To Stoffel and CLI, the deal was worth nearly $300 million. It also represented a windfall for the Iraqi government, which would get whatever funds were leftover from selling the military scrap, after the refurbishing was done.
But Wye Oak and CLI were never paid, both companies claimed.
After the contract was signed, Defense Minister Shaalan "came in and said, 'Oh, by the way, we're putting this guy in charge as an intermediary,'" Irey said. The intermediary was Raymond Zayna, an enigmatic Lebanese businessman who was given control of financial transactions between the contractors and the ministry. "We sent an invoice. The Ministry of Defense paid him. But we never saw any of the money," Irey said.
Stoffel believed that Zayna was skimming funds and kicking some back to the Defense Ministry, Irey said.
Fed up, Stoffel flew home for Thanksgiving.
He met with staffers from Pennsylvania Republican Sen. Rick Santorum's office, who promised to look into the matter. The senator wrote to U.S. Defense Secretary Donald Rumsfeld, asking for an investigation of Stoffel's complaints, according to documents supplied to The Associated Press by Santorum's staff.
Heartened, Stoffel went back to Iraq, where he was summoned to a series of meetings in the Green Zone to discuss his complaints. Eventually, after arguing back and forth, it was agreed that Zayna would make an initial payment to the contractors.
Five days later, Stoffel and Wemple were shot to death.
The killings have become Internet folklore, generating scores of blog entries and spy scenarios as intricate as any Eric Ambler novel: Stoffel, and by association, Wemple, were CIA agents; Stoffel was killed by an assassin connected to the Iraqi government; Stoffel was bumped off by another arms dealer who wanted his contract.
A week after the killings, an insurgent group calling itself the Brigades of the Islamic Jihad claimed responsibility in a video that showed identity cards belonging to Stoffel and Wemple, and photographs of the two taken from Stoffel's computer.
Both men, the video claimed, were CIA spies who were pillaging Iraq.
But unlike most terrorist postings, there were no images of the killings or of the bodies, prompting questions about whether the video was truly the work of terrorists or simply a smoke screen to hide the murder of a troublesome American.
"It's very strange," said Evan Kohlman, a terrorism consultant who has monitored the postings with increasing interest. "I really doubt they're insurgent groups. I've never seen anything like this, and I monitor every single posting coming out from every major insurgent group in Iraq."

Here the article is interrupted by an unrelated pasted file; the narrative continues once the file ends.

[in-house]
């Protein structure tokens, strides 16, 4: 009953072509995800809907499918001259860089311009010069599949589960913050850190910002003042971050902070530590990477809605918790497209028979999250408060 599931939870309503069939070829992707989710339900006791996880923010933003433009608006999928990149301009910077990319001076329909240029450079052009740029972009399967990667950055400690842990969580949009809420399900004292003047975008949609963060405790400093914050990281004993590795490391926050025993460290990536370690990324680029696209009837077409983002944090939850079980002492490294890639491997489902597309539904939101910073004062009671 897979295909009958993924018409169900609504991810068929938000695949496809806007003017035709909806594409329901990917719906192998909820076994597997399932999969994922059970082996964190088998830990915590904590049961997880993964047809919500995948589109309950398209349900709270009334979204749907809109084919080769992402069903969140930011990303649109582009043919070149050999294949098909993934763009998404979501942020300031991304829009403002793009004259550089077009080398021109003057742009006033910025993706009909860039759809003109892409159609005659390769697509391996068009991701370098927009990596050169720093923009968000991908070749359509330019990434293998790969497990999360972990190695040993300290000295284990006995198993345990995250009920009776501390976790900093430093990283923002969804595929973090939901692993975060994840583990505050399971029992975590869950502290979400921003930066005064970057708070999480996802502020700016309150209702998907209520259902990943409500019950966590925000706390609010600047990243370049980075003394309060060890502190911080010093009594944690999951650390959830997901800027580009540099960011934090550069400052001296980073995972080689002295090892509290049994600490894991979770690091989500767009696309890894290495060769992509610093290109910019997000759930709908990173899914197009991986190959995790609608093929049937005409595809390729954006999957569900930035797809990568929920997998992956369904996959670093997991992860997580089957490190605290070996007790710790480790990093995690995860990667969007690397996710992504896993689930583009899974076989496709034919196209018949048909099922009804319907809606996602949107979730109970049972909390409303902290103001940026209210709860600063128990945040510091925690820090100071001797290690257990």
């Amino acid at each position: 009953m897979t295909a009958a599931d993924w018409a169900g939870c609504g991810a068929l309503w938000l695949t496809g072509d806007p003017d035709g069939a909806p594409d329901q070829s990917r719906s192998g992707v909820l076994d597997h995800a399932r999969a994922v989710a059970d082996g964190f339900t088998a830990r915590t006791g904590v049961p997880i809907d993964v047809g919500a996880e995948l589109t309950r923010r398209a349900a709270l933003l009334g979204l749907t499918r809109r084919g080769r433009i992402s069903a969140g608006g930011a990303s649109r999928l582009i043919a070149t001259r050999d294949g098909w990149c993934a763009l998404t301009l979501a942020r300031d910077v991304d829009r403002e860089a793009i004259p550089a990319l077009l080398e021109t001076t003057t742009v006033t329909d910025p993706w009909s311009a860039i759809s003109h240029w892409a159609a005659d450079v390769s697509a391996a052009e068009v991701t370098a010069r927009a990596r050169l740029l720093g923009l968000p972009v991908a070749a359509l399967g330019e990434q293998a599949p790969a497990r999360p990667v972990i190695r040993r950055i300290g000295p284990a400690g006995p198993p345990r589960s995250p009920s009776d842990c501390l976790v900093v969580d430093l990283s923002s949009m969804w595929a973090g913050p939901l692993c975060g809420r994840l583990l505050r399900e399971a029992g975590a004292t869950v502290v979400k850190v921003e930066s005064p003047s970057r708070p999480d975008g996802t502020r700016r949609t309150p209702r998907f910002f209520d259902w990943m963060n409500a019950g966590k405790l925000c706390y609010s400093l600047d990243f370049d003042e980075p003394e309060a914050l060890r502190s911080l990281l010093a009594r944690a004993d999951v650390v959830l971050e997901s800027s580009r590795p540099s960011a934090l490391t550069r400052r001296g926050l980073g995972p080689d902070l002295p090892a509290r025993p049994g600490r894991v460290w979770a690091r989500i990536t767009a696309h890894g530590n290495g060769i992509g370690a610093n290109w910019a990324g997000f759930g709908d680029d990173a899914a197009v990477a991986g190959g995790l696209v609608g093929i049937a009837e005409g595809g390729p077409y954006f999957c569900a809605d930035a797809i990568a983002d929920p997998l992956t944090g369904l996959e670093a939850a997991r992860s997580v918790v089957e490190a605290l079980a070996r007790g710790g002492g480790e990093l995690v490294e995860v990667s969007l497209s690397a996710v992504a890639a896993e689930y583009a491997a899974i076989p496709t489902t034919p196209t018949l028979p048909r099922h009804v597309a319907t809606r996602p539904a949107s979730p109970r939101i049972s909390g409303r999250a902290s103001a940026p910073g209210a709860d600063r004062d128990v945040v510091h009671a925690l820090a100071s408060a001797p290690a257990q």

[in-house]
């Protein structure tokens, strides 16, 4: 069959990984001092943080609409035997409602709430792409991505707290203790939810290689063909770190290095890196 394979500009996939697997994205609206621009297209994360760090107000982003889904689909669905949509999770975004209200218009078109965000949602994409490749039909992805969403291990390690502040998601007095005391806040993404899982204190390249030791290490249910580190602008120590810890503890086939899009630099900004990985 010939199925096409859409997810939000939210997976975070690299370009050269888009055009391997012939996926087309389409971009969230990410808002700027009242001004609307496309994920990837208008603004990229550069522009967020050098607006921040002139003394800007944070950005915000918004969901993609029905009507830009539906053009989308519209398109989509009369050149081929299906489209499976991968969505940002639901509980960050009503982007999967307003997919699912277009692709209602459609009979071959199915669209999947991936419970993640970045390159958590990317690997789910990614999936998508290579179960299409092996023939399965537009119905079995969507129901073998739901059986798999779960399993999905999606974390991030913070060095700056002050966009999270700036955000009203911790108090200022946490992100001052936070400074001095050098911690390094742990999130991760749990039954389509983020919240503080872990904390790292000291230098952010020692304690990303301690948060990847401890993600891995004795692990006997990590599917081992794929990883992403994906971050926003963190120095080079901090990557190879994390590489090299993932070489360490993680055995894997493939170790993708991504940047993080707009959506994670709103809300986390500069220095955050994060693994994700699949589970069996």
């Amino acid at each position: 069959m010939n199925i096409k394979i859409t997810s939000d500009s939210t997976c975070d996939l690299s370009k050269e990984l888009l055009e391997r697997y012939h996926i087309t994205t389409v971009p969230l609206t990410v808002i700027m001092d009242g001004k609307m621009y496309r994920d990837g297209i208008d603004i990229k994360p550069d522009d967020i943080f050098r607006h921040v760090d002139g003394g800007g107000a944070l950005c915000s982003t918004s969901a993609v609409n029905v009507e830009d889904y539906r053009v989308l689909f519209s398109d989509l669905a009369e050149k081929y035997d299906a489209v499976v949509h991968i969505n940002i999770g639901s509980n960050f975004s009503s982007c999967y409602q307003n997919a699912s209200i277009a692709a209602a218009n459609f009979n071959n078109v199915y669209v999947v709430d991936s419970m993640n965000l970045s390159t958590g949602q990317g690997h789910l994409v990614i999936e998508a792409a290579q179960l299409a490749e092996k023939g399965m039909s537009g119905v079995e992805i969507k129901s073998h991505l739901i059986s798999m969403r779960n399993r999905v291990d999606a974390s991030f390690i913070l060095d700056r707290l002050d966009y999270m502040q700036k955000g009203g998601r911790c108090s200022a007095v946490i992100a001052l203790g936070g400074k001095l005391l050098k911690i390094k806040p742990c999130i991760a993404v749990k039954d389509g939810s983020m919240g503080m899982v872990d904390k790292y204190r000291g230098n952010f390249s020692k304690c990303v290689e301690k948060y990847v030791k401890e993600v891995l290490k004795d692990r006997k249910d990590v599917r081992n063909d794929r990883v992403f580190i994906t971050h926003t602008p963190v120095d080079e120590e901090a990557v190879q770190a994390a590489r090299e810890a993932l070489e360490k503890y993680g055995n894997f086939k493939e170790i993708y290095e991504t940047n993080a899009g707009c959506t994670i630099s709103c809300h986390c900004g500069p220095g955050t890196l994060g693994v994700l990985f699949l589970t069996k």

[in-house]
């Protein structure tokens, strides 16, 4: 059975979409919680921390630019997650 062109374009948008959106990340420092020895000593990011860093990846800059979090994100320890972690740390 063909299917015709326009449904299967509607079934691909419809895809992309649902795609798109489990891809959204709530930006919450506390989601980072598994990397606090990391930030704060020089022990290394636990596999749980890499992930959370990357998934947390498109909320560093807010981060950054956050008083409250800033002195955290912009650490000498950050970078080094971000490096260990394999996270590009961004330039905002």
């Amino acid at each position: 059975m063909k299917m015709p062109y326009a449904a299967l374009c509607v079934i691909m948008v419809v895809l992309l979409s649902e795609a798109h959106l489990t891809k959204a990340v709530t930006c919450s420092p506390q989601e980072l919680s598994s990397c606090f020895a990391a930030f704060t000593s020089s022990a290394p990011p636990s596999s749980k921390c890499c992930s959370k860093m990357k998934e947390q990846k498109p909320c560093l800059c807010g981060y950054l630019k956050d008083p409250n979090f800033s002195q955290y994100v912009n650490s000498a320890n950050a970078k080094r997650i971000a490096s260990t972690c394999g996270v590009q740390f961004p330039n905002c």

And never, Kohlman said, has he seen such postings continue for months.
At least 13 have appeared since the killings — by another unknown group, this one calling itself Rafidan: The Political Committee of the Mujahideen Central Command. These show Defense Ministry correspondence and e-mail between Stoffel and various Iraqi and military officials, as well as photographs of Stoffel standing next to President George W. Bush, and another of him standing next to Chalabi, all taken from Stoffel's laptop.
"I think they're trying to divert attention from the fact that there are other motives for the killing of Dale Stoffel," Kohlman said. "There's nothing to be gained except to try to convince people that it's really insurgents who killed this guy."
And as for the corruption in the Iraq Defense Ministry that so infuriated Stoffel?
It went much deeper than even he suspected.
Stoffel and his CLI colleagues were dealing with Shaalan, the defense minister who was a small business owner in London before the invasion, and with chief procurement officer Zaid Cattan, a salesman with joint Polish-Iraqi citizenship who'd been living in Europe.
He griped about both, but his complaints found no legitimacy until five months after he and Wemple were killed.
In that time, a new parliament was sworn in, with Shaalan as a member. Letters from the U.S. Defense Department about Stoffel's accusations had bounced from Rumsfeld's office down to a military attorney who concluded the entire matter had nothing to do with the U.S. military.
But then the Iraqi Supreme Board of Audit presented a confidential report on the Defense Ministry to new Prime Minister Ibrahim Jaafari.
The May 2005 findings were breathtaking. Widespread fraud under Shaalan had resulted in the disappearance of virtually the entire $1.3 billion procurement budget. The report, a copy of which was obtained by the AP, examined 89 contracts and found that all had been paid in full, via cash bank transfers, in advance of any work being done.
All were awarded to Iraqis acting as intermediaries like Stoffel's contact, Zayna, and not to the suppliers themselves.
The finance minister called it "possibly one of the greatest thefts" in Iraqi history.
The Wye Oak-CLI contract was one of the most glaring examples. Nearly $25 million had been deposited by Zayna in a Lebanese bank "contrary to general contracting provisions," the audit said.
In October, 27 arrest warrants were issued for Defense Ministry officials, including Shaalan and Cattan. But by then, Shaalan had immunity from prosecution as a member of parliament.
He'd also left the country. He now lives in Britain and denies wrongdoing, though he acknowledges transferring $500 million in ministry funds to a Lebanese bank — to buy armored vehicles, he said.
He ran for re-election in December, but lost.
It is unclear what the newest Iraqi government will do about the arrest warrants.
As for Zayna, the last thing Bob Irey heard was the middleman remains in Iraq. He continues to bill the Defense Ministry for work done under the Taji contract.